If you really look at the above set of images, we have two DSLR shots shots and two GoPro shots. I’m sure you can see what is what. With a little colour grading both sets of images tell a bit of a story.
Rod: We also spent some time hanging out in the Hoonigan Racing Division paddock setup with the crew, although didn’t see Kenny from the Block at the time. Too bad!
In this image you can see just how the camera sensor on the 5D Mk III combined with RAW format allowed me to expose both for the dark foreground and the bright background.
Rod: Speaking of Ken Block, I eventually did see him on the start line and reached into his cockpit with my giant 400mm lens. I run a polarizing filter which allowed me to cut enough reflections on his window to peer into his private, pre-race-start world.
Rod: Although I attended a GRC event at the SEMA Show last year, this was my first time with a camera in hand. As the races are so short – five to ten laps depending on what type of heat or final – I found it quite a frenetic challenge to stay abreast of the action. There’s literally things happening all over the place! One second I had a fast shutter dialled into my camera to capture a rallycross machine in close quarters…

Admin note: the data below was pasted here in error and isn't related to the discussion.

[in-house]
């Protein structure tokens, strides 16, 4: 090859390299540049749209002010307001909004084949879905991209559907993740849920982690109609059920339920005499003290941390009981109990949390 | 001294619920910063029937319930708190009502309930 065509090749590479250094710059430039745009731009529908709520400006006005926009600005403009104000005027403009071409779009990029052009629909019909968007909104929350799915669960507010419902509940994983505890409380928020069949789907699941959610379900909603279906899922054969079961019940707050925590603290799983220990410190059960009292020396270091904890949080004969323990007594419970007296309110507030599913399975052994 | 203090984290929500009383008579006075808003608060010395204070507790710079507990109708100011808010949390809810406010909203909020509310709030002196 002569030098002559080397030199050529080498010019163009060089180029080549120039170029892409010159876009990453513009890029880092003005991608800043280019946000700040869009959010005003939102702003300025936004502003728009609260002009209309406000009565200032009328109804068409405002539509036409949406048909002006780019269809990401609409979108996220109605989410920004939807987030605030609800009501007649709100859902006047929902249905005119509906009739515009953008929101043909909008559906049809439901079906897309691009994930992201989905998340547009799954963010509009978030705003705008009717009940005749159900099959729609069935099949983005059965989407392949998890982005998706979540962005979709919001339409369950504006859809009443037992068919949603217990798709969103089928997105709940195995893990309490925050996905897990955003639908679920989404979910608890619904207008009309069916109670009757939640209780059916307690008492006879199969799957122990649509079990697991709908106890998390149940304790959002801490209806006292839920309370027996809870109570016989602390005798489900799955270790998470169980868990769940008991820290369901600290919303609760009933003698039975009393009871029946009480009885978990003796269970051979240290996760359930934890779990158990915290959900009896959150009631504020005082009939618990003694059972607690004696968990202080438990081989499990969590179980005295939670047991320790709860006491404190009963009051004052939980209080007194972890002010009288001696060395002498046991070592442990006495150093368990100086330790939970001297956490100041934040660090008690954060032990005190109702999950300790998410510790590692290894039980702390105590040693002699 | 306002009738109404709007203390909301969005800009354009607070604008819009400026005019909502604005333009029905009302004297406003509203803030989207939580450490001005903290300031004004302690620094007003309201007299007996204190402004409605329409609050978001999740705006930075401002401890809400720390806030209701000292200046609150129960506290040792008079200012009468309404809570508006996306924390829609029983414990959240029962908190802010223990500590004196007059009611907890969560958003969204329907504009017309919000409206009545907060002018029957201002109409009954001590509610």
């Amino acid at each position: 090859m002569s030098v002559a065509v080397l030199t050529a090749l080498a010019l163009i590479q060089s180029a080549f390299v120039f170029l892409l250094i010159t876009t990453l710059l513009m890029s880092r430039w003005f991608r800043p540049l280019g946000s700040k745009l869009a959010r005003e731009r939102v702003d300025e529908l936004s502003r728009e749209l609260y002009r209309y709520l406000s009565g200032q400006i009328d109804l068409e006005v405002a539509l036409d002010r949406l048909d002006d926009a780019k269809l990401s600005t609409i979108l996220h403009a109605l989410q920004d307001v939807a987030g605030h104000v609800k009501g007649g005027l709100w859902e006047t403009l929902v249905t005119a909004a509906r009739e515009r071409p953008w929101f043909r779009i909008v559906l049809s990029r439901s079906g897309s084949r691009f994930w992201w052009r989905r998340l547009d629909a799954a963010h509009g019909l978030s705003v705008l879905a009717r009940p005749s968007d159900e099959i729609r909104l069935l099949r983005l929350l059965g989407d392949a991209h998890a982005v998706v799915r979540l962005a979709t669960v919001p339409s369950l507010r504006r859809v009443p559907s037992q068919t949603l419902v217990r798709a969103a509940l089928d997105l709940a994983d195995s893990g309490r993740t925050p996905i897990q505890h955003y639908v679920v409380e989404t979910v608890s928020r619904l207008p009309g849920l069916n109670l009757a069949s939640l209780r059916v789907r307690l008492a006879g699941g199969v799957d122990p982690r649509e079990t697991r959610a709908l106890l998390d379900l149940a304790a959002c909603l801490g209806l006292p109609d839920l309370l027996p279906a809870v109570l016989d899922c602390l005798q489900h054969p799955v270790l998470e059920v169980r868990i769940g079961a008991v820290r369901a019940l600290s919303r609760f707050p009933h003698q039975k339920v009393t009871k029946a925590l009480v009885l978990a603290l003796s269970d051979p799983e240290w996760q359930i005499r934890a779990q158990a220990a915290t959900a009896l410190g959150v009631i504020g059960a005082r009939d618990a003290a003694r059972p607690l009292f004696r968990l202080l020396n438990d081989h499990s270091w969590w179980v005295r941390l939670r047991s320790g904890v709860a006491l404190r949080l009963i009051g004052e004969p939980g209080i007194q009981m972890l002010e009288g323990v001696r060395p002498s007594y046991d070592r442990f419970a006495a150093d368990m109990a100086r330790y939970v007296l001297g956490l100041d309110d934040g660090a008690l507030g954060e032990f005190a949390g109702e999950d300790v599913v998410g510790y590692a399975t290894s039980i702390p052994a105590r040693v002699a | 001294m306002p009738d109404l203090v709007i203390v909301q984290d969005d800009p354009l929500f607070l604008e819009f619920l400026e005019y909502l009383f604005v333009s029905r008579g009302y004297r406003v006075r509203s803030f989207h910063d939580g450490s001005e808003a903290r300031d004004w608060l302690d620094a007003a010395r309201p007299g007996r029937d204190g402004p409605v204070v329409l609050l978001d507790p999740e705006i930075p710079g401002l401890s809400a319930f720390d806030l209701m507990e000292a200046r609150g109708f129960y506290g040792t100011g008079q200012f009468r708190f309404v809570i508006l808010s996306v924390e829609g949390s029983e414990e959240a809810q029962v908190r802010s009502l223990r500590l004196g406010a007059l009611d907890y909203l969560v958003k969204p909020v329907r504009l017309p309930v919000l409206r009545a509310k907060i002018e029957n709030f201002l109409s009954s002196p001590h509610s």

Rod: …And the next I had to switch modes to practice the art of slow shutter pans. I’m actually quite proud of this shot. If you look closely you can see the hot air coming off the back of the airborne car. If you can’t see this, try our full screen viewer to see Rhys Millen’s Veloster in all of its high flying glory. Remember, all the shots that Speedhunters’ photographers publish on the site these days are desktop resolution.
Rod: So that’s all from Elizabeth and I right now. This is a bit of a quick article, but as our day out was completely unplanned we though it best to take a different angle and explore a Red Bull Global Rallycross event both visually, and by pushing ourselves creatively.
Elizabeth: Next time I get the DSLR…
Words & Photos: Elizabeth White
Words & Photos: Rod Chong